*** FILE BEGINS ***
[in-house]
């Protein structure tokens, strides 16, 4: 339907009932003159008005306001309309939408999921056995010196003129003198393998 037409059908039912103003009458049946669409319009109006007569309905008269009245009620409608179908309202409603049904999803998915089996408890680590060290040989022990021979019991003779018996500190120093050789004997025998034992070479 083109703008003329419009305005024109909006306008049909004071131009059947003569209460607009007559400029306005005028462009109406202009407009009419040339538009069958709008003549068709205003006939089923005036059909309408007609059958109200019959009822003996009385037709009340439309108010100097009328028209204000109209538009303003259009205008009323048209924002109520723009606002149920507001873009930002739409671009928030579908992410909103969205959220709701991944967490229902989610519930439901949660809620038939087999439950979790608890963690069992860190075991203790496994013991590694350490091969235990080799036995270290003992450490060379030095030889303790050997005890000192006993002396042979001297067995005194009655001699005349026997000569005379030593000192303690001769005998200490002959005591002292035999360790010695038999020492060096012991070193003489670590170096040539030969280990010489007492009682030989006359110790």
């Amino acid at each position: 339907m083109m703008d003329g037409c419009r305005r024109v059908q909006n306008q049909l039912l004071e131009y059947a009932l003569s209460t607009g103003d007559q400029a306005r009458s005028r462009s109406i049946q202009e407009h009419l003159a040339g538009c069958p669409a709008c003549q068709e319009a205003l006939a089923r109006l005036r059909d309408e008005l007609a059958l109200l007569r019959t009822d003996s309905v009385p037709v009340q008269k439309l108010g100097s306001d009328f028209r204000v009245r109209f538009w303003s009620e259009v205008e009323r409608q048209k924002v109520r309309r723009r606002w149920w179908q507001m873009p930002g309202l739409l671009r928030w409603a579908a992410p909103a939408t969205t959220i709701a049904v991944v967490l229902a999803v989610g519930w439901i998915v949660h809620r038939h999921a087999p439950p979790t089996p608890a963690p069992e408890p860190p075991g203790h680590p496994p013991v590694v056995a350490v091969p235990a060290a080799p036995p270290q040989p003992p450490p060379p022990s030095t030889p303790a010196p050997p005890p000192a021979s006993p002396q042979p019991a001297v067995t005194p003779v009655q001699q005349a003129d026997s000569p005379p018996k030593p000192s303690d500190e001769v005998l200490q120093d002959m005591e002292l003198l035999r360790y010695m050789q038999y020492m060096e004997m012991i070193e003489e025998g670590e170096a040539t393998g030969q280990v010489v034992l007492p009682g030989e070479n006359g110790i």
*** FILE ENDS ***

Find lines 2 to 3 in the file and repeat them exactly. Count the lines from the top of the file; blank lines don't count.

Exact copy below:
């Protein structure tokens, strides 16, 4: 339907009932003159008005306001309309939408999921056995010196003129003198393998 037409059908039912103003009458049946669409319009109006007569309905008269009245009620409608179908309202409603049904999803998915089996408890680590060290040989022990021979019991003779018996500190120093050789004997025998034992070479 083109703008003329419009305005024109909006306008049909004071131009059947003569209460607009007559400029306005005028462009109406202009407009009419040339538009069958709008003549068709205003006939089923005036059909309408007609059958109200019959009822003996009385037709009340439309108010100097009328028209204000109209538009303003259009205008009323048209924002109520723009606002149920507001873009930002739409671009928030579908992410909103969205959220709701991944967490229902989610519930439901949660809620038939087999439950979790608890963690069992860190075991203790496994013991590694350490091969235990080799036995270290003992450490060379030095030889303790050997005890000192006993002396042979001297067995005194009655001699005349026997000569005379030593000192303690001769005998200490002959005591002292035999360790010695038999020492060096012991070193003489670590170096040539030969280990010489007492009682030989006359110790």
């Amino acid at each position: 339907m083109m703008d003329g037409c419009r305005r024109v059908q909006n306008q049909l039912l004071e131009y059947a009932l003569s209460t607009g103003d007559q400029a306005r009458s005028r462009s109406i049946q202009e407009h009419l003159a040339g538009c069958p669409a709008c003549q068709e319009a205003l006939a089923r109006l005036r059909d309408e008005l007609a059958l109200l007569r019959t009822d003996s309905v009385p037709v009340q008269k439309l108010g100097s306001d009328f028209r204000v009245r109209f538009w303003s009620e259009v205008e009323r409608q048209k924002v109520r309309r723009r606002w149920w179908q507001m873009p930002g309202l739409l671009r928030w409603a579908a992410p909103a939408t969205t959220i709701a049904v991944v967490l229902a999803v989610g519930w439901i998915v949660h809620r038939h999921a087999p439950p979790t089996p608890a963690p069992e408890p860190p075991g203790h680590p496994p013991v590694v056995a350490v091969p235990a060290a080799p036995p270290q040989p003992p450490p060379p022990s030095t030889p303790a010196p050997p005890p000192a021979s006993p002396q042979p019991a001297v067995t005194p003779v009655q001699q005349a003129d026997s000569p005379p018996k030593p000192s303690d500190e001769v005998l200490q120093d002959m005591e002292l003198l035999r360790y010695m050789q038999y020492m060096e004997m012991i070193e003489e025998g670590e170096a040539t393998g030969q280990v010489v034992l007492p009682g030989e070479n006359g110790i």